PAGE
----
No submersible in the world can match the record of WHOI’s HOV Alvin—in operation since 1964—the only American scientific research submersible. Alvin has enabled the discovery of hydrothermal vents, helped find the RMS Titanic, and served countless scientists in pursuit of knowledge about the ocean (e.g., Humphris et al. 2014). As of 2020, the near-60-year-old vessel had logged 5,065 dives, carried 15,186 people, and spent 35,474 hours submerged. But Alvin’s most exciting days may lie ahead. In 2022, upgrades to the submersible allowed it to reach a depth of 21,325 feet (6,453 m), the deepest ever for the sub. It may now access some 98 percent of the seafloor. Despite the opinion of some that robots could better serve science at these depths, there’s simply no substitute for being there. As one ocean engineer put it, underwater cameras are “still a long way short of what the human eye can do” (Oberhaus 2020).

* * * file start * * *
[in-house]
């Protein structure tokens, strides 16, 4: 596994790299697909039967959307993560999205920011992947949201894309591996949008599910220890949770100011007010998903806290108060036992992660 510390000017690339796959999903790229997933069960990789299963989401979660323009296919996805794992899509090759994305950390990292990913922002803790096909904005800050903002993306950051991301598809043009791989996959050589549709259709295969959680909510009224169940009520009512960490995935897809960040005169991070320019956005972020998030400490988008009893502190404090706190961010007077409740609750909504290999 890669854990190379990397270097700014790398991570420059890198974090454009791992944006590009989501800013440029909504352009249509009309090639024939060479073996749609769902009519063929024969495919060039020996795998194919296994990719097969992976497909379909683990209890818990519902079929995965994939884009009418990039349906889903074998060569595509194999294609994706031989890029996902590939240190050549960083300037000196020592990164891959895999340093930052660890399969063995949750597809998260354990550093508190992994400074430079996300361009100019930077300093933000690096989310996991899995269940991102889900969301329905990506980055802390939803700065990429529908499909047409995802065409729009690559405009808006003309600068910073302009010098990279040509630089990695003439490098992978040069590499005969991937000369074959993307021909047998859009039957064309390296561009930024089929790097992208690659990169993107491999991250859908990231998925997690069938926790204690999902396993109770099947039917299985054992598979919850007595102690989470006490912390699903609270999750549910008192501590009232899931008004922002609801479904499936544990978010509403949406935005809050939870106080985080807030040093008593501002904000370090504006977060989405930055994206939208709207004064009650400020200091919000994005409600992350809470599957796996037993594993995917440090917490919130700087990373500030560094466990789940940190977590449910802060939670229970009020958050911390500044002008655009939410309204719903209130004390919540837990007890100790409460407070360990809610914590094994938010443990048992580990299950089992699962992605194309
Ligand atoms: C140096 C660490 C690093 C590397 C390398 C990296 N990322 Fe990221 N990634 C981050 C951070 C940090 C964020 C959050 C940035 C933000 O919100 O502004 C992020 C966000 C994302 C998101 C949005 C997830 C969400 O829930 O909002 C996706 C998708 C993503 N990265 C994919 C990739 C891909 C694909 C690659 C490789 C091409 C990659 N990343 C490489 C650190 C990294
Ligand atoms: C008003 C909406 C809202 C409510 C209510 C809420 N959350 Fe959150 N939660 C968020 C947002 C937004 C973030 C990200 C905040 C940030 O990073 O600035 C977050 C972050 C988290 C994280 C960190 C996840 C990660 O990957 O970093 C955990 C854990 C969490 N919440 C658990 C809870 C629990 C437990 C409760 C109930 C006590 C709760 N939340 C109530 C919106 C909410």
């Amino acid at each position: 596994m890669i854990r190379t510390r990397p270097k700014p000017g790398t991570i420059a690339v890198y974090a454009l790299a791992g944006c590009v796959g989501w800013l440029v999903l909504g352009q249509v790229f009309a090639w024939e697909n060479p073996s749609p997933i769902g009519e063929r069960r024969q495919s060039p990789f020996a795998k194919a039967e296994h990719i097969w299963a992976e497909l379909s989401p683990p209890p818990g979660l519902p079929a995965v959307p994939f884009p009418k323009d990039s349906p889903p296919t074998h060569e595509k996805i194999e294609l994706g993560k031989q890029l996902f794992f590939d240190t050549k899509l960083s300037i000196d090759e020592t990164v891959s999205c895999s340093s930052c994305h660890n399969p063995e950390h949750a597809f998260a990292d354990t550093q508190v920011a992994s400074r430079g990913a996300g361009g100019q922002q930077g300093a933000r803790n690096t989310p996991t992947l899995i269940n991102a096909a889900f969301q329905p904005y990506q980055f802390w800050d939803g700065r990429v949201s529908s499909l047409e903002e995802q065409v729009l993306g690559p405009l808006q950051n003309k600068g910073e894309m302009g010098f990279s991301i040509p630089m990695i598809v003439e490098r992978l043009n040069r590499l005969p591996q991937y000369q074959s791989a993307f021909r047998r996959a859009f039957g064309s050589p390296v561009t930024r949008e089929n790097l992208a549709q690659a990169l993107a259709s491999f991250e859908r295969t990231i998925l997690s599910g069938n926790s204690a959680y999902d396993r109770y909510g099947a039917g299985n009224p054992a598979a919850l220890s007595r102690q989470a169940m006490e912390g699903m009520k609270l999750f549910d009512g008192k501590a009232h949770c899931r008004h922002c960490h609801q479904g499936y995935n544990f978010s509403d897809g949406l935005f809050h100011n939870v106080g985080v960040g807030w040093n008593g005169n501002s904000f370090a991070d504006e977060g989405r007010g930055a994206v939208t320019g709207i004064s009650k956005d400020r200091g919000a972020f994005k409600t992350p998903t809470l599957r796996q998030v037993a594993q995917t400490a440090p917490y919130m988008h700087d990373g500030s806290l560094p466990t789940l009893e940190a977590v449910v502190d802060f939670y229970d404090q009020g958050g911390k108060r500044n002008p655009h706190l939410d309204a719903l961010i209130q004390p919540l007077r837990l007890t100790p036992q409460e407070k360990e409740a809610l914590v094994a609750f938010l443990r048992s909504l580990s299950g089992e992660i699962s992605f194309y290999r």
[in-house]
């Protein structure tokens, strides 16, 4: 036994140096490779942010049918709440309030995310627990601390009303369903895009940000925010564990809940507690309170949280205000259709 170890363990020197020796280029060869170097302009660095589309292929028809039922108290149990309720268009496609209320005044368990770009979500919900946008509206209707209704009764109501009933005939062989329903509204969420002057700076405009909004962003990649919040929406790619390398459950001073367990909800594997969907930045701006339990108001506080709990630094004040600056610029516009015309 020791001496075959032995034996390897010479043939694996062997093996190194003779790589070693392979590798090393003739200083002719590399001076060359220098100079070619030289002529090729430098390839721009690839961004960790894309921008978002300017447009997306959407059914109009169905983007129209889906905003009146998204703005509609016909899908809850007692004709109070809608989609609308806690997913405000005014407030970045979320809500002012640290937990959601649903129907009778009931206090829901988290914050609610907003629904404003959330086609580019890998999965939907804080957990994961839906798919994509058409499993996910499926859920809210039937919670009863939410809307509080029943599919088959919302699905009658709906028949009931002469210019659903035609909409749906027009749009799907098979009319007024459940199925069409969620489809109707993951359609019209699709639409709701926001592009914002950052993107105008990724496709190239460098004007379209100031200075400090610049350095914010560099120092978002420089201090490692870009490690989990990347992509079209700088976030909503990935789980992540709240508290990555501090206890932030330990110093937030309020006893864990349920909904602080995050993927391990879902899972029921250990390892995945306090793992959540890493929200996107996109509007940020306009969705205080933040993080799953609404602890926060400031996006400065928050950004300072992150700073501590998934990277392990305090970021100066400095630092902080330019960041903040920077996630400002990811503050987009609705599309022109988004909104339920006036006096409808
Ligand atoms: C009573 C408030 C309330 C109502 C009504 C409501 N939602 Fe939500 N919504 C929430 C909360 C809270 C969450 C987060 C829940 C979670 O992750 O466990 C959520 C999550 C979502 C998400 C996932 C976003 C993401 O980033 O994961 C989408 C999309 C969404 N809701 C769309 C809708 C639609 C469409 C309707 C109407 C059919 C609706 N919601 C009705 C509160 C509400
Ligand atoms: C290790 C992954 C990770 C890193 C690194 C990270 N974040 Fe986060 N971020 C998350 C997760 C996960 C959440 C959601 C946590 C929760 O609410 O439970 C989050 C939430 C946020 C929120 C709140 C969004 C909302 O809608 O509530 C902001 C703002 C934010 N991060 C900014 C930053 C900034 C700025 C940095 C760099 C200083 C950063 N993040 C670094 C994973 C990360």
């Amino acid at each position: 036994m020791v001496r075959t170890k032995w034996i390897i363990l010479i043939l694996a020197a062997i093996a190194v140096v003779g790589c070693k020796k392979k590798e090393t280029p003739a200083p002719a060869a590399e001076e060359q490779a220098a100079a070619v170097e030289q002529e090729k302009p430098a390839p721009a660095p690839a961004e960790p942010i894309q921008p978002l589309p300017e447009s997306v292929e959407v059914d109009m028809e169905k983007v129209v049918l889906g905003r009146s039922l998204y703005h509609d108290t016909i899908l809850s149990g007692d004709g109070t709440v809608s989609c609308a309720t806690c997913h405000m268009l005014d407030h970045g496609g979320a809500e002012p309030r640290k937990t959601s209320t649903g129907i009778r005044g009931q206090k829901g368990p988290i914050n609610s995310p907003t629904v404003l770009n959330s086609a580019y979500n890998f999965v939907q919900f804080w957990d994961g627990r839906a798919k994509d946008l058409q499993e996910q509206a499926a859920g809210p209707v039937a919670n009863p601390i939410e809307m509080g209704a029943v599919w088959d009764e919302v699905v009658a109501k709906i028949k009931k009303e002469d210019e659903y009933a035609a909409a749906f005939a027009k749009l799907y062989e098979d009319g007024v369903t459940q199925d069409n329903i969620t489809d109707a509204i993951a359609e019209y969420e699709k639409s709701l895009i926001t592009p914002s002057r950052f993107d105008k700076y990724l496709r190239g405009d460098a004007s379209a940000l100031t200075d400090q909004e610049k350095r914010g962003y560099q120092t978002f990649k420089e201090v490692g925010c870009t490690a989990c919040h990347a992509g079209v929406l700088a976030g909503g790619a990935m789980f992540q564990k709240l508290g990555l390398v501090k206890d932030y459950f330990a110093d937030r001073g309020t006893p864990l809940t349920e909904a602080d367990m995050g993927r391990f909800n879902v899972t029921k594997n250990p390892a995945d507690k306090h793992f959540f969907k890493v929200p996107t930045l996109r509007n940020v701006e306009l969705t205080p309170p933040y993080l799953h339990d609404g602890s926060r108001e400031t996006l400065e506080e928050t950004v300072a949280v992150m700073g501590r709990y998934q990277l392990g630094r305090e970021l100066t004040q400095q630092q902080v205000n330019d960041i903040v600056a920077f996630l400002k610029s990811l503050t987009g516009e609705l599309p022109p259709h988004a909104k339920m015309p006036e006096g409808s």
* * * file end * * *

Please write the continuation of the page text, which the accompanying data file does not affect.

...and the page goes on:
Still, the very deepest spots remain mostly unreachable. Only two submersibles, the Chinese Fendouzhe and the US DSV Limiting Factor, can reach the Challenger Deep today. Descending in the Limiting Factor in April 2019, American undersea explorer Victor Vescovo became the fourth explorer to reach the Challenger Deep and set a new world record for the deepest dive ever, reaching 35,853 feet (10,928 m). On July 12, 2022, American marine geologist Dawn Wright became the first Black person (and fifth woman) to reach the deepest spot on Earth with a 35,823-foot dive (10,919 m) aboard the Limiting Factor (Weinman 2022). More than two dozen people have now reached these depths (Kreier 2022).
3.7.5 Undersea Research Stations